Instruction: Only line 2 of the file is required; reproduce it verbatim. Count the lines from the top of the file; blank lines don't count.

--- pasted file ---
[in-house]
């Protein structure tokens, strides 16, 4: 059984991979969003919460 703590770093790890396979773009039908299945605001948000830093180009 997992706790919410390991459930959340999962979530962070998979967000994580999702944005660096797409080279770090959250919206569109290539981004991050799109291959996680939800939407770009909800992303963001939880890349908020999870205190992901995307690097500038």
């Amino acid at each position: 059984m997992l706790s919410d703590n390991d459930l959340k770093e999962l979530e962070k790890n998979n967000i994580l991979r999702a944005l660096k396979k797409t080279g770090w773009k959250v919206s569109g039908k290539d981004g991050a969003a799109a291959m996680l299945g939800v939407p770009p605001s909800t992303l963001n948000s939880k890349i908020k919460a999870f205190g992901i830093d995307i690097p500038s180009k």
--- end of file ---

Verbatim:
């Protein structure tokens, strides 16, 4: 059984991979969003919460 703590770093790890396979773009039908299945605001948000830093180009 997992706790919410390991459930959340999962979530962070998979967000994580999702944005660096797409080279770090959250919206569109290539981004991050799109291959996680939800939407770009909800992303963001939880890349908020999870205190992901995307690097500038």